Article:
When Banfield acquired Mermaid in 1999, the company had four employees and was doing about $1 million in sales. “It was making money and I liked the potential of the products,” Banfield recalls.

In the first year, Mermaid more than doubled sales as Banfield persuaded retailer West Marine to sell its products. “We needed desperately to widen our penetration,” Banfield says.

As successful as Mermaid was when Banfield took over, the business was tied to the highly cyclical domestic marine industry. “If we had stayed in the marine business, we'd be gone,” Banfield says now.

So Banfield started diversifying the company's focus to include the international marine industry. He reasoned correctly that the boat-building and repair business is seasonal, so when the industry slows in winter in North America it picks up in South America where it's summer.

Through trade shows such as the annual Miami Boat Show, Banfield grew the international marine business by enlisting dealers in Brazil, Singapore, Australia and South Africa. Overseas business is brisk today, especially in emerging markets. “Brazil is going gangbusters,” he says.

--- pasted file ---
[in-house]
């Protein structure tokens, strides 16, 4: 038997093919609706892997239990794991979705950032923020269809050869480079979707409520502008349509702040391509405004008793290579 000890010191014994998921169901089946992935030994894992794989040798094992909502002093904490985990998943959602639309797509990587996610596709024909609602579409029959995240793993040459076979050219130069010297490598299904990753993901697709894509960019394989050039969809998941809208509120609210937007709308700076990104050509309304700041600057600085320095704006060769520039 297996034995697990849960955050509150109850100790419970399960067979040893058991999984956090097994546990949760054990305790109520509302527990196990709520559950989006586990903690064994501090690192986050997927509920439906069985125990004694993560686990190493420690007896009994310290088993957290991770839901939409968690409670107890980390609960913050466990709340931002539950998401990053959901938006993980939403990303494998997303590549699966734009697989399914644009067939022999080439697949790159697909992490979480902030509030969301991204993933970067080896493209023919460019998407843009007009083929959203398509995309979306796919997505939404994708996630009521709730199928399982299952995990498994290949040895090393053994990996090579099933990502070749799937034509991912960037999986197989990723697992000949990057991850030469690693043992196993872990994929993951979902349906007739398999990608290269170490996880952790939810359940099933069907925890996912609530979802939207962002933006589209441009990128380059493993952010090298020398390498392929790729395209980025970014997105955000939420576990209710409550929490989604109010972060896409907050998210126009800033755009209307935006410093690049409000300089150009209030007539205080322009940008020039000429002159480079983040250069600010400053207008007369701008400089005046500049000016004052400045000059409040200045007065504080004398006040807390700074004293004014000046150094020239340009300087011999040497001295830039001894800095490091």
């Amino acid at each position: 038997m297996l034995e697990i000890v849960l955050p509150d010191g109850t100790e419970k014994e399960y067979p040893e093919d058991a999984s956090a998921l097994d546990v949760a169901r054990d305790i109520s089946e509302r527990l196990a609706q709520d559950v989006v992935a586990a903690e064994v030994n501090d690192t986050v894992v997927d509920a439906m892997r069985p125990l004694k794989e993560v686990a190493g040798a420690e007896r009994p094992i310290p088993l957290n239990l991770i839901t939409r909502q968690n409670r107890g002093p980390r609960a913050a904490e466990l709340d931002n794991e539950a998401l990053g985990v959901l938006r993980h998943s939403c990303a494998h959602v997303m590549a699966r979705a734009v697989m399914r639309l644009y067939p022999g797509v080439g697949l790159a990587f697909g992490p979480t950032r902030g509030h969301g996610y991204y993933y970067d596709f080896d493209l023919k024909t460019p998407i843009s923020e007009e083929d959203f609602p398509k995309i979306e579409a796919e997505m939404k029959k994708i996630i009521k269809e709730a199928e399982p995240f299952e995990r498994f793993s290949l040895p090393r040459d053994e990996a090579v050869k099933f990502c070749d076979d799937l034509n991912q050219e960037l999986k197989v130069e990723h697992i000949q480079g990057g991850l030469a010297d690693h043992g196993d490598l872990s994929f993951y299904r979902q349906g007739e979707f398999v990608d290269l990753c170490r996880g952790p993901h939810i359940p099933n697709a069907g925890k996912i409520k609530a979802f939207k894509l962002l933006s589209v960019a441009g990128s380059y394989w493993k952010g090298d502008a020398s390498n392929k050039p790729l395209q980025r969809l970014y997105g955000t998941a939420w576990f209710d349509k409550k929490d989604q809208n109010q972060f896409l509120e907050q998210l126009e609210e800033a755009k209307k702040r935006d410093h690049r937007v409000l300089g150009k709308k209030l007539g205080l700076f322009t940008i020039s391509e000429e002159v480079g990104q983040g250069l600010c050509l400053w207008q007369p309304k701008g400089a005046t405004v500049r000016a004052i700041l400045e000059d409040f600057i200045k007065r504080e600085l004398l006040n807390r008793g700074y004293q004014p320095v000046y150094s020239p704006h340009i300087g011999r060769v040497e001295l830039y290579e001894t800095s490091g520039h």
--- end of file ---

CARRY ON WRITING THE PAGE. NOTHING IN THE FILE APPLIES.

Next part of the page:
Banfield doesn't bother with letters of credit, the traditional method of payment in the import-export business. Instead, he insists customers pay in cash up front to control risk. For example, Banfield is currently sitting on a $30,000 order from Egypt waiting until the customer can wire the deposit money before he starts manufacturing the units.

Banfield ships all his units by air to foreign customers. After accounting for theft and breakage, it's cheaper to ship by air than by sea, he says. That's especially the case when shipping to Asia, because planes come to the U.S. full of goods and return half empty. Recently, his cost to ship a unit to Nagoya, Japan, was less than the cost of shipping it to Boston.